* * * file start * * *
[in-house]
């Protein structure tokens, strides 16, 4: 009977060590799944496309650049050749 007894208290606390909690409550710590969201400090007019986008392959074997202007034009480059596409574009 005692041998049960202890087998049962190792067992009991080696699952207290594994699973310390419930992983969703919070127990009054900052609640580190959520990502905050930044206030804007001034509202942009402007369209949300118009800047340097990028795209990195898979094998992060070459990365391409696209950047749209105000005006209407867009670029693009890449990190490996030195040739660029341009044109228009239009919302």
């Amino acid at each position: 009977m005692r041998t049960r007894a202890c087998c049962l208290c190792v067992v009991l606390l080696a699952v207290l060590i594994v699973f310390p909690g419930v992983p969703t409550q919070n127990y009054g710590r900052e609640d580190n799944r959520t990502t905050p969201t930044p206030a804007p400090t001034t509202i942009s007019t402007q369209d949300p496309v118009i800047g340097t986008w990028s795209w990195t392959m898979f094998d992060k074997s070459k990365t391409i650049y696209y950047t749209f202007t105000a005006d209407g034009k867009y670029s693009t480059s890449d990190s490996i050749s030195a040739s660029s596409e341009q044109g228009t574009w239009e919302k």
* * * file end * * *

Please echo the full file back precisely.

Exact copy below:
[in-house]
């Protein structure tokens, strides 16, 4: 009977060590799944496309650049050749 007894208290606390909690409550710590969201400090007019986008392959074997202007034009480059596409574009 005692041998049960202890087998049962190792067992009991080696699952207290594994699973310390419930992983969703919070127990009054900052609640580190959520990502905050930044206030804007001034509202942009402007369209949300118009800047340097990028795209990195898979094998992060070459990365391409696209950047749209105000005006209407867009670029693009890449990190490996030195040739660029341009044109228009239009919302």
């Amino acid at each position: 009977m005692r041998t049960r007894a202890c087998c049962l208290c190792v067992v009991l606390l080696a699952v207290l060590i594994v699973f310390p909690g419930v992983p969703t409550q919070n127990y009054g710590r900052e609640d580190n799944r959520t990502t905050p969201t930044p206030a804007p400090t001034t509202i942009s007019t402007q369209d949300p496309v118009i800047g340097t986008w990028s795209w990195t392959m898979f094998d992060k074997s070459k990365t391409i650049y696209y950047t749209f202007t105000a005006d209407g034009k867009y670029s693009t480059s890449d990190s490996i050749s030195a040739s660029s596409e341009q044109g228009t574009w239009e919302k």